And there was physical evidence. According to Gagne’s presentation at the bail hearing, Annamarie’s body was covered in Glidden ceiling paint, which is pink when it’s applied but turns white within an hour. The paint was still pink when first responders arrived at the scene, indicating it had just been poured. In addition, Gagne said, state police found Annamarie’s blood on a rag retrieved from a trash can at the McDonald’s where Cara had stopped during her afternoon of errands with Brianna. Gagne also noted how the surveillance cameras had captured footage of the laundry basket and red bag in Cara’s pickup truck, and how those had disappeared by the time she arrived home. Neither the laundry basket nor the red bag was ever found.
Gagne also read a medical examiner’s statement that Annamarie had likely died between noon and 2 p.m.—at least one hour before Cara, by her own account, had left the house that afternoon with Brianna. Add it all up, he argued, and Cara had the motive, the means, and the opportunity to kill Annamarie.
Cara was ordered held without bail at the women’s correctional facility in Chicopee. The next 16 months were consumed by a variety of pretrial motions and hearings. Her trial finally began on February 20 of this year when, in front of a packed gallery, with the overflow standing in the hallway outside the courtroom, Gagne rose to make his opening statement.
It was the first trial in Massachusetts—and possibly the United States—in which a woman stood accused of murdering her lawfully wedded wife. That it took place in the Northampton area, often proudly referred to as “Lesbianville, USA,” was perhaps more a function of probability than irony.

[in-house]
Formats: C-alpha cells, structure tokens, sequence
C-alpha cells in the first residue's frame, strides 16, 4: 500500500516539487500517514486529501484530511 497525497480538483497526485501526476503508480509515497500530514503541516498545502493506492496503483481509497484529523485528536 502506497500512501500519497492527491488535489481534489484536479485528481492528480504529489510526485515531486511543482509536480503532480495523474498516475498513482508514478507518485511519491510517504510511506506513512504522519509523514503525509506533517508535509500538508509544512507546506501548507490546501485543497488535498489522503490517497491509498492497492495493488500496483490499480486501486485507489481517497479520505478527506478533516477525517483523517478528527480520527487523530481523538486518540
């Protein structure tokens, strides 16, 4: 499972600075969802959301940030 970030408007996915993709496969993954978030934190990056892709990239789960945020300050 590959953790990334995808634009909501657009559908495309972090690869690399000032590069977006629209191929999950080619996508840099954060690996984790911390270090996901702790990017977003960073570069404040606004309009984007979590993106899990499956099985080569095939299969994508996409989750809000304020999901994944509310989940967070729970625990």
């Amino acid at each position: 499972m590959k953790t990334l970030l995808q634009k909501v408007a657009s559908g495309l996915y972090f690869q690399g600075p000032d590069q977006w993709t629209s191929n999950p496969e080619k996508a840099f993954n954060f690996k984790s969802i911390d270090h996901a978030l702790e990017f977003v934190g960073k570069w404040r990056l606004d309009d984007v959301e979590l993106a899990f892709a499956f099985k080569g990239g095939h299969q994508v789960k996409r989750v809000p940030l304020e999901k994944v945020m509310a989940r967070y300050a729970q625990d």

Steven Gagne, a native of Leominster, is a 38-year-old Holy Cross graduate who looks 10 years younger than he is. In New Bedford and Fall River, during his eight years as a Bristol County assistant district attorney, he prosecuted people accused of committing many major crimes, including homicide. Outside the courtroom, Gagne is gracious and compassionate, with a quick wit and a droll sense of humor. In front of a judge or a jury, his poise and self-control are impeccable. He is known—mostly by defendants and their lawyers—as an assassin with a choirboy’s face.
At 10:15 a.m. on February 20, wearing rimless glasses and a conservative dark suit, Gagne seemed the calmest presence in the emotionally charged courtroom as he delivered his opening statement. The thrust of his presentation was that the mounting financial and emotional pressures of the marriage—the chronic arguing and persistent physical violence, culminating in Annamarie’s hysteria during her final 12-hour shift at work—caused Cara to snap. The result, he said, was Annamarie’s body “lying on a cold cement floor, immersed in a pool of fresh paint and her own blood.” Cara, he said, “ended the marriage once and for all, with her own two hands.”
An hour later, David Hoose, Cara’s lawyer, rose to address the jury. Hoose, who stands over six feet tall and has a piercing gaze and a powerful voice that he uses to great effect, is an imposing presence in the courtroom. Now 60, he first came to prominence when he served as the defense attorney for Kristen Gilbert, the VA hospital nurse accused of killing patients by injecting them with lethal doses of epinephrine. Although Gilbert was convicted in Springfield federal court in 2001, Hoose was widely credited with saving her from the death penalty.
“I don’t know who killed Annamarie Rintala,” he said, his voice booming across the 70-seat courtroom. He turned and pointed to Gagne. “And he doesn’t know, either.”